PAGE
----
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Connecting the Dots

The Germantown Friends School Lower School is covered in dots. No, it’s not a Chickenpox outbreak! It’s a mind-opening, community-focused art project that began with the best-selling children’s book The Dot. In the book, by Peter H. Reynolds, a young girl believes that she is unable to draw. Her teacher tells her, “Just make a mark and see where it takes you.” The student makes one dot and, from there, realizes that she can make more dots, better dots! The completed dot-art is beautiful. When another student says he wishes he could draw like she can, claiming he “can’t even draw a straight line,” she tells him to do just that… Thus, passing on her learning and opening a door of discovery.
Third grade teacher Andrea L’Tainen, a former art teacher, read this book to her students. She also showed them the work by artist Lea Anderson, who creates art composed of circles and undulating waves. L’Tainen’s class worked as a community to make a wall of dots, on display in the hallway on the second floor of the Lower School Building.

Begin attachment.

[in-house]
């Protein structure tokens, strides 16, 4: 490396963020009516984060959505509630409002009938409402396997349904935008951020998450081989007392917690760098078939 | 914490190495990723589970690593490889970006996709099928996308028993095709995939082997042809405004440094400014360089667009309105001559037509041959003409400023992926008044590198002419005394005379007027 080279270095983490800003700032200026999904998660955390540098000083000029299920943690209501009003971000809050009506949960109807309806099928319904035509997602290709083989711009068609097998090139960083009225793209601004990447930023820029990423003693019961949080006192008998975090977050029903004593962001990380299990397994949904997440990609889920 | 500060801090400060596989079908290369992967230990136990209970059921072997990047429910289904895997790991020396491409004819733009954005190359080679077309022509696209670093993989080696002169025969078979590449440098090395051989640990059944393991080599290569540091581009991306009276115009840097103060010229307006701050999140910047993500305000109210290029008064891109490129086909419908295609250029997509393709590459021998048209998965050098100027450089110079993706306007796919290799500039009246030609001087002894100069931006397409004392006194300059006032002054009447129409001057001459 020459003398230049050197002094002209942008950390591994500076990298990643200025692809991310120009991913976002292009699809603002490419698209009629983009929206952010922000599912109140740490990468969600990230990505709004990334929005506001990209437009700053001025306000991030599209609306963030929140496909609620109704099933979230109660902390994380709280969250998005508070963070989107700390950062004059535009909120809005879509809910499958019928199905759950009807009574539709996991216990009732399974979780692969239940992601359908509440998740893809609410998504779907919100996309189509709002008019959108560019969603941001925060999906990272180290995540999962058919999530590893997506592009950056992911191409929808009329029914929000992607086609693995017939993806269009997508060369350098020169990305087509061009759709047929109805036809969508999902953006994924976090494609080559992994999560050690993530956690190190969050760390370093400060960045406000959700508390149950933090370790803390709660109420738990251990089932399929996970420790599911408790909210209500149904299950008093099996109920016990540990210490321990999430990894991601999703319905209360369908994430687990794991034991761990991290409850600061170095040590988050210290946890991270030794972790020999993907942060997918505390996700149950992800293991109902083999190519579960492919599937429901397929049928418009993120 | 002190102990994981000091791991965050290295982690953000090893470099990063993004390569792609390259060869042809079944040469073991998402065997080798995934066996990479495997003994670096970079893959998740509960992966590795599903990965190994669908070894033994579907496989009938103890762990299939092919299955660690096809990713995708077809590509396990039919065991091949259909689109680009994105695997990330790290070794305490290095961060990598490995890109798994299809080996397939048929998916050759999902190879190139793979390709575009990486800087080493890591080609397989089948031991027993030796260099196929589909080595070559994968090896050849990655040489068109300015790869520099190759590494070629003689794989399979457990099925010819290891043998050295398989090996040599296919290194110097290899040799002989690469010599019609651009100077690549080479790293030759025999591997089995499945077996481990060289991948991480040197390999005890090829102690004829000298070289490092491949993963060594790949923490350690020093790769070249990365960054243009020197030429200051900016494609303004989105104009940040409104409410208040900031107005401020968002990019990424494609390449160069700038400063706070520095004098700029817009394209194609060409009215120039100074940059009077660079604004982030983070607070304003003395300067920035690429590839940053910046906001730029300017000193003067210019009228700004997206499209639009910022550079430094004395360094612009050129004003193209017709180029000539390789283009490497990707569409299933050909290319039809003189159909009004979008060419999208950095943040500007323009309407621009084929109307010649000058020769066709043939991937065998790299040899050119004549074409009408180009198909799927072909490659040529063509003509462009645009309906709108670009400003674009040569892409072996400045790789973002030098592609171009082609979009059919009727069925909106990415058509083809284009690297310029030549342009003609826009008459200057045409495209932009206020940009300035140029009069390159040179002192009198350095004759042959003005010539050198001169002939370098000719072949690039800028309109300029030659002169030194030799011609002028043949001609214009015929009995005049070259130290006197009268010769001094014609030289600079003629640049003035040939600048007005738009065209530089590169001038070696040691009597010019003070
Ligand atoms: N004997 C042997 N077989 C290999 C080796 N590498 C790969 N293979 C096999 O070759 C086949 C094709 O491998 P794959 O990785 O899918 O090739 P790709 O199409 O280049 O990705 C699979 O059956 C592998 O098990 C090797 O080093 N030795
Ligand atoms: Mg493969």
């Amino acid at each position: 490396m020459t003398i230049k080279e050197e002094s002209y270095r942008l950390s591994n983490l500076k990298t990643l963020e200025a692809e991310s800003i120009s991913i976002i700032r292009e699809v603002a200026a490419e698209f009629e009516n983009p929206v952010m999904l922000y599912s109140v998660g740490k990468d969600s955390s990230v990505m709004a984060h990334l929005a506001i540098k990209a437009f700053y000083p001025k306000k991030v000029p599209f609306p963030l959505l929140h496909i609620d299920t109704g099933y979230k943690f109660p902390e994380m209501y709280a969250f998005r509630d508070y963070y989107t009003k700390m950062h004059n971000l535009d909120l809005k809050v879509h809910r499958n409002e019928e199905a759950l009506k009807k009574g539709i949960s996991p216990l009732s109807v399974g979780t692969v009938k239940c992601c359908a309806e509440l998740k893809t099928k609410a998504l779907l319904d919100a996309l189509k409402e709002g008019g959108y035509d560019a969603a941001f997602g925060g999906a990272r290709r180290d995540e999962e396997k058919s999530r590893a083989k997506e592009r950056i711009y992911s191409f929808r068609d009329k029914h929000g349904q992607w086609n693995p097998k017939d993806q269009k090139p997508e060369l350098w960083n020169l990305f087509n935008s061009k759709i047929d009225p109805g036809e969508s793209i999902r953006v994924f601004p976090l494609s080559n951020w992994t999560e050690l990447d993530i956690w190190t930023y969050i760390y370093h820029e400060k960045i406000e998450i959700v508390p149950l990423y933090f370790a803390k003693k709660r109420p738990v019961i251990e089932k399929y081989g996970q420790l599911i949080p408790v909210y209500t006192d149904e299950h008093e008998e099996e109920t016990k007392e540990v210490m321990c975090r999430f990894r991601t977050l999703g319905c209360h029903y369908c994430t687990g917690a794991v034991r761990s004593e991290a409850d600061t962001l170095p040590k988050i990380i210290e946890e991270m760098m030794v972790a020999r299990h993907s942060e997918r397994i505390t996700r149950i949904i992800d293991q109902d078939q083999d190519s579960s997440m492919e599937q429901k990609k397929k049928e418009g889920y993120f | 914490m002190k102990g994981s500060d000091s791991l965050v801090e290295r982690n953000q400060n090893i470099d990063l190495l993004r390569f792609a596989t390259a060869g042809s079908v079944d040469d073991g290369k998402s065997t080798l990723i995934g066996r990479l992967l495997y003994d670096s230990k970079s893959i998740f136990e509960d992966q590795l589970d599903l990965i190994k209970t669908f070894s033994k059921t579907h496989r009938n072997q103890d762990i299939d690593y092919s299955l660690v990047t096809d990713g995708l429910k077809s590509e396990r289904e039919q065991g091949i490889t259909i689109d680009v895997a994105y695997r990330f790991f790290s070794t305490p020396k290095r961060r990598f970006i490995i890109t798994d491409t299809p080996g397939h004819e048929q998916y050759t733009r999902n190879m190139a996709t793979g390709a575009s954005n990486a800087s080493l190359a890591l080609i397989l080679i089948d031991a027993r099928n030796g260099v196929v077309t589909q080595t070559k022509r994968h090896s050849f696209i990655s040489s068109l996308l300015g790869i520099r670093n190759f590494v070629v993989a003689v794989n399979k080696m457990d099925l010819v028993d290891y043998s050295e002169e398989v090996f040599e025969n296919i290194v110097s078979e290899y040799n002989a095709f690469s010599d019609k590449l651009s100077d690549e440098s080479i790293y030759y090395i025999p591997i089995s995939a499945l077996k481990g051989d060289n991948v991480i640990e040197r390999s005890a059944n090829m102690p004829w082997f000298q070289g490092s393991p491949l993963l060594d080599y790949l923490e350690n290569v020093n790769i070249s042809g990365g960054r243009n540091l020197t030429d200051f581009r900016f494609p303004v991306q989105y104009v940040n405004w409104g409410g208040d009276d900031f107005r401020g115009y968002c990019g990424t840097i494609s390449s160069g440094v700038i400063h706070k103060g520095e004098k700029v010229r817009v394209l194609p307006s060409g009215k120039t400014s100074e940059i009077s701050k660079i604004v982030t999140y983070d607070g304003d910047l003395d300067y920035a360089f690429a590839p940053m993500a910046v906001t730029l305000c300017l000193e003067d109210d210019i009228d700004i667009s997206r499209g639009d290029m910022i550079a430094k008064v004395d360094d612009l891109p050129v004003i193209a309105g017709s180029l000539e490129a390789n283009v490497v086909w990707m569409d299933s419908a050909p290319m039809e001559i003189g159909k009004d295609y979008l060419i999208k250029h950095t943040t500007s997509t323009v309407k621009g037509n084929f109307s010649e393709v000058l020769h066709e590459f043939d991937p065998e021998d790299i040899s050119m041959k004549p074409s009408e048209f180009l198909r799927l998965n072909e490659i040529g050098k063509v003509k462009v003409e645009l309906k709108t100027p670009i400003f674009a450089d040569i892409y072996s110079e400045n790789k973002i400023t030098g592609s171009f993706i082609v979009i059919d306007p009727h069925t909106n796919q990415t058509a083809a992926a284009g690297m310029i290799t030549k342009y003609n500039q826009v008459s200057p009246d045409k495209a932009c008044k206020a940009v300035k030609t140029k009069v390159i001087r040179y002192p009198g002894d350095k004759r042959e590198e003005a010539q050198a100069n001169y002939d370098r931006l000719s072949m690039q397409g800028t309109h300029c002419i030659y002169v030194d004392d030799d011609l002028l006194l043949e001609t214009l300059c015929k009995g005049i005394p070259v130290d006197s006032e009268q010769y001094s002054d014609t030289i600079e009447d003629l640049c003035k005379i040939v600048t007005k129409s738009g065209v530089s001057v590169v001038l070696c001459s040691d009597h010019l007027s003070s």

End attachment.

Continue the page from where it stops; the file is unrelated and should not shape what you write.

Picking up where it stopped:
The dots spread. Students in classes throughout the school started making dots. Parents were encouraged to doodle on dots during Back-to-School Night. Grandparents drew dots with their grandchildren on Grandparents and Special Friends Day. Older students worked together with their pre-school partners to make dots.
Some dots are pale and subtle, other explode with bold colors. Some are filled with soft squiggles, while others are streaked with zigzaggy lines. “The dot is perfect for creating a community art piece,” says L’Tainen. “All of the dots are different, but they all go together to make one piece. It speaks to our testimony of community, which we are focusing on this year, and to our understanding of growth mindset.”
The idea of “fixed” versus “growth” mindset, which was popularized by Carol Dweck, a professor of psychology at Stanford University, is an influential concept in the field of education. Page Fahrig-Pen

Does your school do something similar?

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